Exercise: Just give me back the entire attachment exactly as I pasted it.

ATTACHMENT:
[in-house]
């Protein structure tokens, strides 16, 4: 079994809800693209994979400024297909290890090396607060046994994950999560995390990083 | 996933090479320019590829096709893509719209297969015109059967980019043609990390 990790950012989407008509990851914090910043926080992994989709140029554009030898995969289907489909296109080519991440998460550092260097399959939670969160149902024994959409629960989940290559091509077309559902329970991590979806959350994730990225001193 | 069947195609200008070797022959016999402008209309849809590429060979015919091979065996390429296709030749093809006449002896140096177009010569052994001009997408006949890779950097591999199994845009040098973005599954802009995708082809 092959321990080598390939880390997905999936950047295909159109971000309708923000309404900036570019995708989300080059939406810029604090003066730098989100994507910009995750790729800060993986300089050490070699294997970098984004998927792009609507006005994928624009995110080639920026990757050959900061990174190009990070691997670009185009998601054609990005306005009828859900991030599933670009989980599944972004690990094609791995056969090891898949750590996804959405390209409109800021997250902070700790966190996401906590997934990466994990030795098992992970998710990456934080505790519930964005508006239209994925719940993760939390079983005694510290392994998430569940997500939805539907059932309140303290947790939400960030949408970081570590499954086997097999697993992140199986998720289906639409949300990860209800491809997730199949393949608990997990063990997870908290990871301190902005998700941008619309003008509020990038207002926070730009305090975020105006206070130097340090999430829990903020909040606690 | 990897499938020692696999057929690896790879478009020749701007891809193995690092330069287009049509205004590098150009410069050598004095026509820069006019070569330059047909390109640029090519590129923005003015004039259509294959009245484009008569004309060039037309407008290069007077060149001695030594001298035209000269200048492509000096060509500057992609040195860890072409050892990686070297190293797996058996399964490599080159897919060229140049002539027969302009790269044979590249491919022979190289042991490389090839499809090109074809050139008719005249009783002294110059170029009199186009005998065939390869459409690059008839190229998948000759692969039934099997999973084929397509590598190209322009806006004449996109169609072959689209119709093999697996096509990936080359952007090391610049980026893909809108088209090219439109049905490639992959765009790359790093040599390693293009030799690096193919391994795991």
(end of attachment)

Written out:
[in-house]
């Protein structure tokens, strides 16, 4: 079994809800693209994979400024297909290890090396607060046994994950999560995390990083 | 996933090479320019590829096709893509719209297969015109059967980019043609990390 990790950012989407008509990851914090910043926080992994989709140029554009030898995969289907489909296109080519991440998460550092260097399959939670969160149902024994959409629960989940290559091509077309559902329970991590979806959350994730990225001193 | 069947195609200008070797022959016999402008209309849809590429060979015919091979065996390429296709030749093809006449002896140096177009010569052994001009997408006949890779950097591999199994845009040098973005599954802009995708082809 092959321990080598390939880390997905999936950047295909159109971000309708923000309404900036570019995708989300080059939406810029604090003066730098989100994507910009995750790729800060993986300089050490070699294997970098984004998927792009609507006005994928624009995110080639920026990757050959900061990174190009990070691997670009185009998601054609990005306005009828859900991030599933670009989980599944972004690990094609791995056969090891898949750590996804959405390209409109800021997250902070700790966190996401906590997934990466994990030795098992992970998710990456934080505790519930964005508006239209994925719940993760939390079983005694510290392994998430569940997500939805539907059932309140303290947790939400960030949408970081570590499954086997097999697993992140199986998720289906639409949300990860209800491809997730199949393949608990997990063990997870908290990871301190902005998700941008619309003008509020990038207002926070730009305090975020105006206070130097340090999430829990903020909040606690 | 990897499938020692696999057929690896790879478009020749701007891809193995690092330069287009049509205004590098150009410069050598004095026509820069006019070569330059047909390109640029090519590129923005003015004039259509294959009245484009008569004309060039037309407008290069007077060149001695030594001298035209000269200048492509000096060509500057992609040195860890072409050892990686070297190293797996058996399964490599080159897919060229140049002539027969302009790269044979590249491919022979190289042991490389090839499809090109074809050139008719005249009783002294110059170029009199186009005998065939390869459409690059008839190229998948000759692969039934099997999973084929397509590598190209322009806006004449996109169609072959689209119709093999697996096509990936080359952007090391610049980026893909809108088209090219439109049905490639992959765009790359790093040599390693293009030799690096193919391994795991």